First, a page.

"As the nation faces many challenges related to organ donations — from shortages to organ transit issues — protecting living organ donors and removing barriers to donation are very actionable steps we can take to improve the current system," Burton said. "This Report Card shows the real, tangible impact we are making toward our commitment to make living organ donation more accessible to more people, and we will continue to push forward until everyone has the same opportunity."

In addition to advocating for policy changes, AKF is helping to make transplants possible for those who could not otherwise qualify financially. AKF's flagship financial assistance program, the Health Insurance Premium Program (HIPP), makes possible an average of 147 kidney transplants each month for low-income dialysis patients and continues to help them post-transplant for their full insurance plan year, ensuring continuity of care. In 2022, HIPP not only helped more than 62,000 low-income kidney patients stay insured, but it also made kidney transplants possible for 1,767 dialysis patients — about 7% of all kidney transplants performed in the United States last year.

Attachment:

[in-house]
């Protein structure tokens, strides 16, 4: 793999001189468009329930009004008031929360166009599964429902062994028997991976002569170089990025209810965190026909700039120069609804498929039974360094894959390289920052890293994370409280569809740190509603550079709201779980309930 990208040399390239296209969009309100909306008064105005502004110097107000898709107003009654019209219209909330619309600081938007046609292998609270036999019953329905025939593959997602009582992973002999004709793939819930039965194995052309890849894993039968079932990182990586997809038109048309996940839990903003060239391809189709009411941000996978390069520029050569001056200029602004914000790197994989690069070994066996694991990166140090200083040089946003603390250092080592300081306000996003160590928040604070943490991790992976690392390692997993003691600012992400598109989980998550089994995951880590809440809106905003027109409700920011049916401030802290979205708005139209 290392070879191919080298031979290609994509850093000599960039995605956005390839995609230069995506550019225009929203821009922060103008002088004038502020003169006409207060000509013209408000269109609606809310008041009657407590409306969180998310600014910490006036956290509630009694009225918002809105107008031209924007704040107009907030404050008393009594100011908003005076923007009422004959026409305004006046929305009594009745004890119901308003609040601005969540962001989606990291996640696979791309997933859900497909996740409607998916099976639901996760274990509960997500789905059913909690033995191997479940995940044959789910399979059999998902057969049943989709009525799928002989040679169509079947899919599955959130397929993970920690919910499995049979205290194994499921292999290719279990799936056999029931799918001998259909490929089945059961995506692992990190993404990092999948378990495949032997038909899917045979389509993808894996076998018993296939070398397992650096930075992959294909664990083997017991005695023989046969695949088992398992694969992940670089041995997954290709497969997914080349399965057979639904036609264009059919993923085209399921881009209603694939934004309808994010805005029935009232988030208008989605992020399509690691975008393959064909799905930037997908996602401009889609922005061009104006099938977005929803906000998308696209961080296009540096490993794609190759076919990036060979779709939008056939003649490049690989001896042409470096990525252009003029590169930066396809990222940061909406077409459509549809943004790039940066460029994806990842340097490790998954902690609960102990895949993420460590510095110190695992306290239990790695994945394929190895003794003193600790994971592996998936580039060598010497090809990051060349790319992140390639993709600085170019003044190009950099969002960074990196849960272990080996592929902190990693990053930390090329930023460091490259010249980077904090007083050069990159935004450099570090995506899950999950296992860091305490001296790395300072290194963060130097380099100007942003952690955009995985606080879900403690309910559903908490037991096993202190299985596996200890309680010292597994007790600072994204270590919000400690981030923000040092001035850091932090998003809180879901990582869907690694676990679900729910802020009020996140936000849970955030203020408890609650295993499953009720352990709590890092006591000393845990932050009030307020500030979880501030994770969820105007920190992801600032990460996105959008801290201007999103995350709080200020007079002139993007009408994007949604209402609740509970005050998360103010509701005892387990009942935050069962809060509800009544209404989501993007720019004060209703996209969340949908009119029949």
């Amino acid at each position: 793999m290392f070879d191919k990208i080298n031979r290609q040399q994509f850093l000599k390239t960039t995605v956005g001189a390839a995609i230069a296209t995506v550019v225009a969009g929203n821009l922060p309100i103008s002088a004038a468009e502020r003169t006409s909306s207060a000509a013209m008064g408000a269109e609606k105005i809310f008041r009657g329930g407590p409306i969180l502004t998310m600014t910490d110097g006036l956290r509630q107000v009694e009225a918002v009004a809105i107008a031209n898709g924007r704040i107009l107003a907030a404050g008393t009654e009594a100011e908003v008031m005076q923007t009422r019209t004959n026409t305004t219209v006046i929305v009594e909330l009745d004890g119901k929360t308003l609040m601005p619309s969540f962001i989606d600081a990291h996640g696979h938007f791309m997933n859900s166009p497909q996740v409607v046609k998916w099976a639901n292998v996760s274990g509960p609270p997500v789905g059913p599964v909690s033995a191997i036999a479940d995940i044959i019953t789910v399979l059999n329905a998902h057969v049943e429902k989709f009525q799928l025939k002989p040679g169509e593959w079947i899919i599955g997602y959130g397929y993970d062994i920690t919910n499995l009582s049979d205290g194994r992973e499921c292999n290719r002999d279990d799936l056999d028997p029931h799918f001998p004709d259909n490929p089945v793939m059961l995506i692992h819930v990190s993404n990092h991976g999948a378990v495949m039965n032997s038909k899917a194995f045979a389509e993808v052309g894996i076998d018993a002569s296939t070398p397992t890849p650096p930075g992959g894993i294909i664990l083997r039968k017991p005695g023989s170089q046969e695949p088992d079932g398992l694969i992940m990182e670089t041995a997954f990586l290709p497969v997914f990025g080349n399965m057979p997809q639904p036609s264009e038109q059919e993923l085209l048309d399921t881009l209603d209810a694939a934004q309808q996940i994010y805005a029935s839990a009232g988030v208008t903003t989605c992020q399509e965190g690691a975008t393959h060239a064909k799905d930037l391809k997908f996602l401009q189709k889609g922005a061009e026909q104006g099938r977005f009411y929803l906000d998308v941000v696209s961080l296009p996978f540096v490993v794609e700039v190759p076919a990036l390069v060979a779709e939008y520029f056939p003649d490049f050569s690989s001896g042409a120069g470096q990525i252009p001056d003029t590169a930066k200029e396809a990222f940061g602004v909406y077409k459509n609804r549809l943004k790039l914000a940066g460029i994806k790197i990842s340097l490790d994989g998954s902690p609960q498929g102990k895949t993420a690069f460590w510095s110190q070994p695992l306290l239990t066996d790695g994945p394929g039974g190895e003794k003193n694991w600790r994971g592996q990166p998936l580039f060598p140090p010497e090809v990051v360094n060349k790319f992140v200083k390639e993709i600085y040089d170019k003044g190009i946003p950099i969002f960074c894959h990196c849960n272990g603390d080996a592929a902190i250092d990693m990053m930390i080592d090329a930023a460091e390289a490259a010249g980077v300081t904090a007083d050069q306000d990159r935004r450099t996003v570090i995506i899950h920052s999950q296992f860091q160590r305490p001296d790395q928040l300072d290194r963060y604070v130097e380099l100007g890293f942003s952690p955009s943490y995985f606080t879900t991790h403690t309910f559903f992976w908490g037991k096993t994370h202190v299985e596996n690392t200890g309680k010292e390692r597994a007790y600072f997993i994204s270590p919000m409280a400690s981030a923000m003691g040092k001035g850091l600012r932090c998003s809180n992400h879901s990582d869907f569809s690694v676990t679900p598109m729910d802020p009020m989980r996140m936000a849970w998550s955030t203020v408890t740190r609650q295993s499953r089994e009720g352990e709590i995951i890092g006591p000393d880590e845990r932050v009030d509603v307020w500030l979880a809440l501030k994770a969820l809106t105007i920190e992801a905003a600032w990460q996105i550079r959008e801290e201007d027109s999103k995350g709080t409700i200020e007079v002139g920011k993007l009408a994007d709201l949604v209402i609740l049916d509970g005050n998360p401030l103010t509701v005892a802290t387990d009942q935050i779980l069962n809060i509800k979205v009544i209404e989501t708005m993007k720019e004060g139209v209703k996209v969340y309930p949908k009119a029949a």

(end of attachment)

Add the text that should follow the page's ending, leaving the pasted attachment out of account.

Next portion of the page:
To explore the Report Card's state grades and its methodology, visit

About the American Kidney Fund

The American Kidney Fund (AKF) fights kidney disease on all fronts as the nonprofit with the greatest direct impact on people with kidney disease. AKF works on behalf of 1 in 7 Americans living with kidney disease, and the millions more at risk, with an unmatched scope of programs that support people wherever they are in their fight against kidney disease—from prevention through transplant. AKF fights for kidney health for all through programs that address early detection, disease management, financial assistance, clinical research, innovation and advocacy. AKF is one of the nation’s top-rated nonprofits, investing 97 cents of every donated dollar in programs, and holds the highest 4-Star rating from Charity Navigator for 21 consecutive years and the Platinum Seal of Transparency from Candid, formerly known as GuideStar.